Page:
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Links to other sites that may be useful

Please note that Business before Technology has no relationship with any of the sites listed below except those marked with a ** or *** and strongly recommends that you cross-check any information contained within them before assuming their content is valid.

Please read the basic advice at the end of this page about practical ways of backing up your PC before you use ANY of the products that may be on offer at these Web Sites.

Spam filtering

  • www.mailwasher.net/ Free (for personal use etc.) Spam filter
  • www.symantec.com/sabu/nis/nis pe/ Norton Internet Security
  • Mail filtering services are available from a variety of companies but it would not be appropriate to provide links to them without some knowledge of your requirements. Please use the Simple contact form to get in touch.
  • Interesting ONLY if you want to see what sort of triggers make an e'Mail get marked up as Spam: spamassassin.org/tests.html Credits due to SpamAssassin who produce an Open Source Spam filtering tool in use at the Servers that we use.

e'Mail hosting known to provide an Easy to Use facility for Aliasing, Auto-responders etc.

  • site-4u.com Domain registration and Mail hosting services***.
  • www.unitedhosting.co.uk Hosting services. This company does not offer a specific e'Mail only package because they normally host Web Sites on a domain. However, they do host the Business before Technology site and have provided good service and facilities.

FireWall - real time intrusion prevention

Virus/Worm related sites

MS Windows file extension / association issues

MS Windows security holes and fixes

Defeating: Trojan Horses, Keystroke Trackers, Dialers Phishing tools and Pop-up Ads

Although it would be ideal to have one tool for the purpose, these two together are better in combination than each alone.

General reading about on-line privacy, security and related topics

Domain registration

  • site-4u.com Domain registration and Mail hosting services***.
  • 123-reg.co.uk Domain registration services. Includes some aliasing / forwarding / auto-responder facilities.

Links above marked with a *** are to a site managed by one of the Xper Associates that presented at the Spam Seminar.

Note that all other relationships with companies above are affiliate status in that we are not recommending their products but may receive a very small fee for passing leads on to the site in question. All such sites are marked above with a **. The use of these links is to establish whether our guidance and Web Site linkages are effective. All monies raised will be contributed to a local charity on an annual basis.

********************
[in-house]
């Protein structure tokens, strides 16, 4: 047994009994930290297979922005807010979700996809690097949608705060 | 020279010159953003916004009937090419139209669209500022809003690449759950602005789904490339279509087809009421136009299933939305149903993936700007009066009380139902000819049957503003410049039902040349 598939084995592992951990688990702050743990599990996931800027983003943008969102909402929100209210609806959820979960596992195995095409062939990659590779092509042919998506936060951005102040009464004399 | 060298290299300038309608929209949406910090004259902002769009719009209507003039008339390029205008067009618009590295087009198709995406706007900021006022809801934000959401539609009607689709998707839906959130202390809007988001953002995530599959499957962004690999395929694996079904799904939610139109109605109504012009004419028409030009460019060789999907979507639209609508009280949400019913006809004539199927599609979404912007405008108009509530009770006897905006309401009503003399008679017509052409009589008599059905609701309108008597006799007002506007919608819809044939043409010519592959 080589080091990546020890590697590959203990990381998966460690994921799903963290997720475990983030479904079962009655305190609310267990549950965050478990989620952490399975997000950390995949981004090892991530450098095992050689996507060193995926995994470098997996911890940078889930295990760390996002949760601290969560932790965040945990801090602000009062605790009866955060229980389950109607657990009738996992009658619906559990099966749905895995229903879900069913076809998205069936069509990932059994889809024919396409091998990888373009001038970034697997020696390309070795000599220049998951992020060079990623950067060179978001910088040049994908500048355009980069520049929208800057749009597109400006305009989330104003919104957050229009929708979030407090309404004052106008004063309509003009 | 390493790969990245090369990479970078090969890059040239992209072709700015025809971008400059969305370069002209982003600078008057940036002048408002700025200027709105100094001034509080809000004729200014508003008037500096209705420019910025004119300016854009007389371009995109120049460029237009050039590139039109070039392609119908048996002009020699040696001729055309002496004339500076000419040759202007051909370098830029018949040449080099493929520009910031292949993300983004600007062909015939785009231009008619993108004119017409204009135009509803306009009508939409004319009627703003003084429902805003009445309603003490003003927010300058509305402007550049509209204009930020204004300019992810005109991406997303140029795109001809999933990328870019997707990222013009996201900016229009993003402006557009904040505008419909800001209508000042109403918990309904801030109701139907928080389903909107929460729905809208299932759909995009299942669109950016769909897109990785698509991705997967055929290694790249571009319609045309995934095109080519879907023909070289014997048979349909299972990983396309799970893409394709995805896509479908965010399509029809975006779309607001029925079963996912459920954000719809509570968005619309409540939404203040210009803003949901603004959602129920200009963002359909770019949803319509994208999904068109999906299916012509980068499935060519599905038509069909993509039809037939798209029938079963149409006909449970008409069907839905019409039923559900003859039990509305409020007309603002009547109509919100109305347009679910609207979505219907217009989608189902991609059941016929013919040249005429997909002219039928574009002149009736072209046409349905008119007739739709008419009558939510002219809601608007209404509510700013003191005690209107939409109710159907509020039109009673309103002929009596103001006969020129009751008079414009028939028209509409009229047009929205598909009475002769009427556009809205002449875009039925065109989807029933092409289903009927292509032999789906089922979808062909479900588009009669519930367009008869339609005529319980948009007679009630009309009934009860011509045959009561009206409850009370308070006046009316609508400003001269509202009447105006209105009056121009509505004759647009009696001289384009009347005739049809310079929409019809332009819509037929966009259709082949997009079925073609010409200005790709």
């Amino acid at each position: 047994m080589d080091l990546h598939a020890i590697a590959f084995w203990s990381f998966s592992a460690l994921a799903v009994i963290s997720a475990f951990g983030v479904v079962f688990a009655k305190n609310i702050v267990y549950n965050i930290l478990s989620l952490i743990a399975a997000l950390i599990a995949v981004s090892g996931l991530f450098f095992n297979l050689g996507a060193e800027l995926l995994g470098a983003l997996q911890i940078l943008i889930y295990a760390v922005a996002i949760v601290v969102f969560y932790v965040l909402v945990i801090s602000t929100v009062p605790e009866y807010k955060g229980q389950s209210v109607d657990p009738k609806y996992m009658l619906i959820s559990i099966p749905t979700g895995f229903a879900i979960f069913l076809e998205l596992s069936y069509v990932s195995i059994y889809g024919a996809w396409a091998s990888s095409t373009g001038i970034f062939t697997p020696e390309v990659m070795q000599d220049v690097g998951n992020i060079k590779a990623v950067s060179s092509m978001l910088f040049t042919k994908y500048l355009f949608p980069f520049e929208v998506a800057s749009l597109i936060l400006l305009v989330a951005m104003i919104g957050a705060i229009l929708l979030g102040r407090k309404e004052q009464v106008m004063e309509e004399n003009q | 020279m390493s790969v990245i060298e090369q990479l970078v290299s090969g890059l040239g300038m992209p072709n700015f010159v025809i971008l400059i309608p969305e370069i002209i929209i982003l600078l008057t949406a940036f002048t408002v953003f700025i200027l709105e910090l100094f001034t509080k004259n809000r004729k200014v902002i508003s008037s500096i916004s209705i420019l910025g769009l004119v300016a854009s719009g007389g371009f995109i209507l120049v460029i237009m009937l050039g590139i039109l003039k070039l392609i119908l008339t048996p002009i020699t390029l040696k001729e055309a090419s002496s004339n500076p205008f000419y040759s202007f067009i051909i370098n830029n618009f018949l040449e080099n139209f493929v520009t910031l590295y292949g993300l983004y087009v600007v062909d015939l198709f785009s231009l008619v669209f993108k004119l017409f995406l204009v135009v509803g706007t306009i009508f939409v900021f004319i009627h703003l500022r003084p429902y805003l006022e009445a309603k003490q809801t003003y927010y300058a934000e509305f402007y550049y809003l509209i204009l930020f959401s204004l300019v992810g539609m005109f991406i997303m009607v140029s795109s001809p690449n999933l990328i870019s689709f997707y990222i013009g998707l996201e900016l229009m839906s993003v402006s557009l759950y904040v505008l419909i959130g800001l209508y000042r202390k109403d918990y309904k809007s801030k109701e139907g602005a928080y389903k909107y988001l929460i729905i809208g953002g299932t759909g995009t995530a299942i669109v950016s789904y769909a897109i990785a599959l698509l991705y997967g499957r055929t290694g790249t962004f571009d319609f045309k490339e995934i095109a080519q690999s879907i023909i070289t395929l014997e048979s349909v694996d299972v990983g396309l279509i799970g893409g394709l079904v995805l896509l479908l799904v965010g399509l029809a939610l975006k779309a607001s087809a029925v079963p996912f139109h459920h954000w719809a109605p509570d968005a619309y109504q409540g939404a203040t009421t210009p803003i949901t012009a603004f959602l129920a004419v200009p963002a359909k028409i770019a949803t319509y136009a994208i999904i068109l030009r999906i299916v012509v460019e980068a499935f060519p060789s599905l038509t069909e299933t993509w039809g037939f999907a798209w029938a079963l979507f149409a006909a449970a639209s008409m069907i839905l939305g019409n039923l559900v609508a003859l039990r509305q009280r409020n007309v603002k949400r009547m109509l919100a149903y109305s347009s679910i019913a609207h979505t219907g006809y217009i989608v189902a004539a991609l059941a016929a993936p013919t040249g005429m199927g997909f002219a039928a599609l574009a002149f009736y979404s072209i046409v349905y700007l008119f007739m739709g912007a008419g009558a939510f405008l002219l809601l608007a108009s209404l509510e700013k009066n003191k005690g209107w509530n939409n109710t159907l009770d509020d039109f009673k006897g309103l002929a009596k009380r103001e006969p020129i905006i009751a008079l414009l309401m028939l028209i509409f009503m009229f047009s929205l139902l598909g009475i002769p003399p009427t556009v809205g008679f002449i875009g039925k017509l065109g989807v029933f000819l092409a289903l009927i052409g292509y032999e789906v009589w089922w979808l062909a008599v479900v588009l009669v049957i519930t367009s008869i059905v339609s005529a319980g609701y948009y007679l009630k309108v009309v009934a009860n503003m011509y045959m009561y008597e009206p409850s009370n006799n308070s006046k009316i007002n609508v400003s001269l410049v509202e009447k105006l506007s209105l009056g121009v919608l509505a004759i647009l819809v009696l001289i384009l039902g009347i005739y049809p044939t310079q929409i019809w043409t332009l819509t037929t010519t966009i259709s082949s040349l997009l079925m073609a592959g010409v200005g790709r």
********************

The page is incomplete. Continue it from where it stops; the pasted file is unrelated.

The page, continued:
Taking system backups - the safe way to try out new software

Please also note that you should take a full system backup of your PC and the data you have on it before installing this type of "system level" software. Because of the extent of the Service Packs that Microsoft are delivering as part of Windows Update (which in today's Web world is no longer an optional service) your hardware may also need to be upgraded. 128MB of RAM is a minimum for any Windows system (e.g. 98SE, 2000) and 256MB is now an absolute minimum for Windows XP.

If you only have one physical drive in your PC and it is used for business data and processes that would be disrupted if that PC failed then it is recommended that you add a second hard drive at a cost of less that £60 for the hardware - excluding fitting and formatting. The 2nd drive should be regularly maintained as a set of "Mirrors" of your existing hard drive using a tool such as PartitionMagic. Norton Ghost can be used and is especially useful for backing up to DVD as it can compress a drive as well as create a backup suitable for off-site storage.

You should also back up your (User) data, the following is a basic list, there are more but those require more in-depth discussion / consultation than a Web Site can offer:

  • e-Mail storage for Outlook users this can be made safer and much easier to backup and restore if the Store Folder is kept outside of the 'Documents and Settings' folders and ideally not on the 'C-Drive' at all.

    You must close down Outlook before doing such a backup but when complete the whole of your mail - InBox, Sent, personal folders etc. is held in the single Store folder copy that you can write to a CD-RW (less than 500MB) or DVD-RW (less than 4GB).

  • Windows Address Book cannot be moved in most versions of Windows and as such you will need to periodically Export the WAB onto your backup media.
  • My Documents is where later versions of Windows (XP for instance) are relatively insistent upon storing files that you create or simply save. The problem is that this can become very large, especially as the default is to have the 'My Videos', 'My Pictures' and 'My Music' folders underneath the main 'My Documents' folder.

    It is strongly recommended that this should be kept off the 'C-Drive' because the latter becomes impossible to perform a full disk backup. A separate partition is a minimum requirement for a 'Home' user but for any user that has business-related data of any significance then this should be a separate hard drive as suggested above.

  • My Favourites should be backed up separately if it is not within the 'My Documents' folder.

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